Springfield, Massachusetts - aeropuerto más cercano a Springfield Ma

Springfield es una ciudad en el oeste de Nueva Inglaterra, y la sede del Condado de Hampden, Massachusetts, Estados Unidos. Springfield se encuentra en la orilla oriental del río Connecticut cerca de su confluencia con tres ríos; el río occidental de Westfield, el río del este Chicopee, y el río del Este molino. En fecha el censo 2010, la población de la ciudad era de 153.060. Metropolitan Springfield, como una de las dos áreas metropolitanas de Massachusetts (el otro es Boston), tenía una población estimada de 698 903 a partir de 2009.

El primero de Springfield en el Nuevo Mundo, es la ciudad más grande en el oeste de Nueva Inglaterra, y la capital urbana, económica y cultural de Connecticut River Valley de Massachusetts (coloquialmente conocido como el Valle de Pioneer). Es la tercera ciudad más grande en Massachusetts y el cuarto más grande de Nueva Inglaterra, después de Boston, Worcester y Providence, Rhode Island. Springfield tiene varios apodos - La Ciudad de las Primicias, debido a sus muchas innovaciones (ver más abajo para una lista parcial); La ciudad de los hogares, debido a su arquitectura residencial victoriana; y aro en la ciudad, porque el baloncesto - uno de los deportes más populares del mundo - fue inventado en Springfield.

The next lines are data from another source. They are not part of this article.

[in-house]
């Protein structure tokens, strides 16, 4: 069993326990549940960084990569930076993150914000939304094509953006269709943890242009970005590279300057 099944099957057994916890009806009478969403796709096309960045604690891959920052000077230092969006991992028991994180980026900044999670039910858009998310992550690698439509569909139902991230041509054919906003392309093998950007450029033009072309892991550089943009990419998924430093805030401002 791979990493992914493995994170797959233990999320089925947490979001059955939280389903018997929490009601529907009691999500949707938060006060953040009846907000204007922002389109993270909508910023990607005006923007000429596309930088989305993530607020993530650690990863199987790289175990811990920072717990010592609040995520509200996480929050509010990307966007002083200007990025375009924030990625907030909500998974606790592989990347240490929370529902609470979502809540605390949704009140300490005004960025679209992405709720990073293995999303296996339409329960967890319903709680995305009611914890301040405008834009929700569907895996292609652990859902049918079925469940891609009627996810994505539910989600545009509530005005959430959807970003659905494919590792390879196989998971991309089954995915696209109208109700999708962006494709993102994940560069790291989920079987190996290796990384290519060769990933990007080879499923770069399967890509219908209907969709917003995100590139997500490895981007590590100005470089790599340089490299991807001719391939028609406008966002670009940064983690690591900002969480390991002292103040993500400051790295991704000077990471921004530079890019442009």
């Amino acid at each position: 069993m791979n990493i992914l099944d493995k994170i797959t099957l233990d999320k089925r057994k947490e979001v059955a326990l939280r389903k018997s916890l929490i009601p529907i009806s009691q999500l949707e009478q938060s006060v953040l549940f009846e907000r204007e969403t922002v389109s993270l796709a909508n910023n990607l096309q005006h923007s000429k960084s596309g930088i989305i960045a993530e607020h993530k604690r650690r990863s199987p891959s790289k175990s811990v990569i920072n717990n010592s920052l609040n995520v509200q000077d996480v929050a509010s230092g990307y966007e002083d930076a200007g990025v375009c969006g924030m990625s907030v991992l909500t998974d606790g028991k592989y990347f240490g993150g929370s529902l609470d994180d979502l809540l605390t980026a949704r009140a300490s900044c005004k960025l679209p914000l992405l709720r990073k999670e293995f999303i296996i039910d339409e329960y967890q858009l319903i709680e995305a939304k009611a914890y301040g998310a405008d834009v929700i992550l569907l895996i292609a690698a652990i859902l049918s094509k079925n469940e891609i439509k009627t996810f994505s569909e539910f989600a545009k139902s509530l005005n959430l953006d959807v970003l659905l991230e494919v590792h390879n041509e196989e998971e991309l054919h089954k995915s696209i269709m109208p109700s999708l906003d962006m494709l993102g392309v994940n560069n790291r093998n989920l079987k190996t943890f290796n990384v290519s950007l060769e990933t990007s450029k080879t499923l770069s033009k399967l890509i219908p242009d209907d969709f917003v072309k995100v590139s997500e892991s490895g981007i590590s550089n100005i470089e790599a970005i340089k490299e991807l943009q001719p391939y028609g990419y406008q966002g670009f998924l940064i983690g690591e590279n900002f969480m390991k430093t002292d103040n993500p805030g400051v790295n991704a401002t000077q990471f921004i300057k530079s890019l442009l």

Hartford, la capital del Estado de Connecticut, se encuentra a sólo 23,9 millas (38 km) al sur de Springfield, en la orilla occidental del río Connecticut. El aeropuerto internacional de Bradley, que se encuentra 12 millas (19 km) al sur de Metro Center Springfield, es el aeropuerto de Hartford-Springfield. La región de Hartford-Springfield se conoce como el Corredor del Conocimiento porque alberga más de 160.000 estudiantes universitarios y más de 32 universidades y colegios de artes liberales - la segunda mayor concentración de instituciones de enseñanza superior en los Estados Unidos. La propia ciudad de Springfield es el hogar de la universidad de Springfield; Western University de Nueva Inglaterra; Colegio Americano Internacional; y Springfield Technical Community College, entre otras instituciones de educación superior.



Historia

Springfield fue fundada en 1636 por el Inglés puritano William Pynchon como "Agawam Plantación" bajo la administración de la colonia de Connecticut. En 1641 fue rebautizado después de la ciudad natal de Pynchon de Springfield, Essex, Inglaterra, a raíz de los incidentes que precipitaron el asentamiento de unirse a la Colonia de la Bahía de Massachusetts. Durante su existencia temprana, Springfield floreció tanto como un asentamiento agrícola y puesto comercial, a pesar de su prosperidad disminuyó dramáticamente durante (y después) de la Guerra del Rey Philip en 1675, cuando los nativos pusieron sitio a la misma y se quemó hasta los cimientos.